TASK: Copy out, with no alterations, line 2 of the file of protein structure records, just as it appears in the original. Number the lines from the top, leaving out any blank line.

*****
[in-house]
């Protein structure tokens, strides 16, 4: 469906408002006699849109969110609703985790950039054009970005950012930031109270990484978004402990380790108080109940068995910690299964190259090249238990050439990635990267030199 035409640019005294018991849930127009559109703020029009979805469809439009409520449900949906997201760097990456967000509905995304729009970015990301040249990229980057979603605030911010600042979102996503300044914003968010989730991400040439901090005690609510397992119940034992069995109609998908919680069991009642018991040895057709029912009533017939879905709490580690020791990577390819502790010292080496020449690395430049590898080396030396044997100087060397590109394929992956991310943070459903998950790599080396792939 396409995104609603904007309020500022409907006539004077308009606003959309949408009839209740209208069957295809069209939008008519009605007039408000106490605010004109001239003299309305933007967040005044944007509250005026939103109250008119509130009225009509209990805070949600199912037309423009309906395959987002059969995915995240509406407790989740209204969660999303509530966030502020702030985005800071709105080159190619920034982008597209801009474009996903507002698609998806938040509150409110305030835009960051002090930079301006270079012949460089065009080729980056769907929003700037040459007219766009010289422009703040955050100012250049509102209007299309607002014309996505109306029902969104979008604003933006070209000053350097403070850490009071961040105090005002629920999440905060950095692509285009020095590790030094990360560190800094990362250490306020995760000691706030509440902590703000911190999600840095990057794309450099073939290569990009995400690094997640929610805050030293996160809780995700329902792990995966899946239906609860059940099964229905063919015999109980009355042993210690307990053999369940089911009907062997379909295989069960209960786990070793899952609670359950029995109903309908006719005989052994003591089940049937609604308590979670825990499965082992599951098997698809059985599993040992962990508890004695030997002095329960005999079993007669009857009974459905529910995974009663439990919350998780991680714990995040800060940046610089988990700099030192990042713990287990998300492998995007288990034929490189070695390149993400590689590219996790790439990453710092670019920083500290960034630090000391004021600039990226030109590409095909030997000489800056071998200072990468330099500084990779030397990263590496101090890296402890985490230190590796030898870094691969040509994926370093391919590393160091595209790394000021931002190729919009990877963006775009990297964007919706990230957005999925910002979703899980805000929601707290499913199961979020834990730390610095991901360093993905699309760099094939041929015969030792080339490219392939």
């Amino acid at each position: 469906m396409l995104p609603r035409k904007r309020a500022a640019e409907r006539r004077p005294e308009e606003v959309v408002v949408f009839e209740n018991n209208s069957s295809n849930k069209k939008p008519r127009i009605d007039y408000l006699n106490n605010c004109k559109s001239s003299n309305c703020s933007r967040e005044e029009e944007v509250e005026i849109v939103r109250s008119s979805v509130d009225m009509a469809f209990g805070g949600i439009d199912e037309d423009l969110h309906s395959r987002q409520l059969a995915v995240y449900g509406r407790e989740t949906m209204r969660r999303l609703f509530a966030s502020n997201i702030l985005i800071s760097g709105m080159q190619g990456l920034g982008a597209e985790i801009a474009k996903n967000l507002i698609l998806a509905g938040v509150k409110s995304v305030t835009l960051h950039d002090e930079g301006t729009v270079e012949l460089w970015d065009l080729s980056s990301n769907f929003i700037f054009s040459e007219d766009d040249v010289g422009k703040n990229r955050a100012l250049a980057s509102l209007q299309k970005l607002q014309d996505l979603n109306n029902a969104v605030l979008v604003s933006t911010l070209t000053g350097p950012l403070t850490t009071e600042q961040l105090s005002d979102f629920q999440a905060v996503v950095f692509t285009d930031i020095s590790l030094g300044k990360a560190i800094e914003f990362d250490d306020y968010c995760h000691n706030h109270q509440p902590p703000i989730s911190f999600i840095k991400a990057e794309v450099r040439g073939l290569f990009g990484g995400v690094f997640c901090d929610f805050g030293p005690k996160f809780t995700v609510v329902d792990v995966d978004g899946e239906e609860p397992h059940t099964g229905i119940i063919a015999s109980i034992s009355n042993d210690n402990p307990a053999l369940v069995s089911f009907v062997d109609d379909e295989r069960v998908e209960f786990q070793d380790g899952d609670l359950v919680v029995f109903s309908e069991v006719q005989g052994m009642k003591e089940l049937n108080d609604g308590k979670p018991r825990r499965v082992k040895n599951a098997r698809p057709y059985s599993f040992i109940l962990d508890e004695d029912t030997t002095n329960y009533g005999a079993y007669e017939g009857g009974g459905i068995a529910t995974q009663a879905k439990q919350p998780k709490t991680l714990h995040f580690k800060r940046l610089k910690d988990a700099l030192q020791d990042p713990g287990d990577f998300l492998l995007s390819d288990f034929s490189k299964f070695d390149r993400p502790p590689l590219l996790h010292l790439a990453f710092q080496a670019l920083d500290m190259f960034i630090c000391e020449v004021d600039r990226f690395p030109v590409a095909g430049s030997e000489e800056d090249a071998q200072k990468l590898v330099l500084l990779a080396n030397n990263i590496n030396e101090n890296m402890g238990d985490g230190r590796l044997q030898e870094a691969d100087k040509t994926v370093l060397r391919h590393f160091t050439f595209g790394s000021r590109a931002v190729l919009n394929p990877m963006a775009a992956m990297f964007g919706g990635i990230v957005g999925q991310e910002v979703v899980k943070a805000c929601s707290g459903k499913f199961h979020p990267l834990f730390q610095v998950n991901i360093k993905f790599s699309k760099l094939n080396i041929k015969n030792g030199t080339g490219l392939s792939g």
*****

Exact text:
């Protein structure tokens, strides 16, 4: 469906408002006699849109969110609703985790950039054009970005950012930031109270990484978004402990380790108080109940068995910690299964190259090249238990050439990635990267030199 035409640019005294018991849930127009559109703020029009979805469809439009409520449900949906997201760097990456967000509905995304729009970015990301040249990229980057979603605030911010600042979102996503300044914003968010989730991400040439901090005690609510397992119940034992069995109609998908919680069991009642018991040895057709029912009533017939879905709490580690020791990577390819502790010292080496020449690395430049590898080396030396044997100087060397590109394929992956991310943070459903998950790599080396792939 396409995104609603904007309020500022409907006539004077308009606003959309949408009839209740209208069957295809069209939008008519009605007039408000106490605010004109001239003299309305933007967040005044944007509250005026939103109250008119509130009225009509209990805070949600199912037309423009309906395959987002059969995915995240509406407790989740209204969660999303509530966030502020702030985005800071709105080159190619920034982008597209801009474009996903507002698609998806938040509150409110305030835009960051002090930079301006270079012949460089065009080729980056769907929003700037040459007219766009010289422009703040955050100012250049509102209007299309607002014309996505109306029902969104979008604003933006070209000053350097403070850490009071961040105090005002629920999440905060950095692509285009020095590790030094990360560190800094990362250490306020995760000691706030509440902590703000911190999600840095990057794309450099073939290569990009995400690094997640929610805050030293996160809780995700329902792990995966899946239906609860059940099964229905063919015999109980009355042993210690307990053999369940089911009907062997379909295989069960209960786990070793899952609670359950029995109903309908006719005989052994003591089940049937609604308590979670825990499965082992599951098997698809059985599993040992962990508890004695030997002095329960005999079993007669009857009974459905529910995974009663439990919350998780991680714990995040800060940046610089988990700099030192990042713990287990998300492998995007288990034929490189070695390149993400590689590219996790790439990453710092670019920083500290960034630090000391004021600039990226030109590409095909030997000489800056071998200072990468330099500084990779030397990263590496101090890296402890985490230190590796030898870094691969040509994926370093391919590393160091595209790394000021931002190729919009990877963006775009990297964007919706990230957005999925910002979703899980805000929601707290499913199961979020834990730390610095991901360093993905699309760099094939041929015969030792080339490219392939």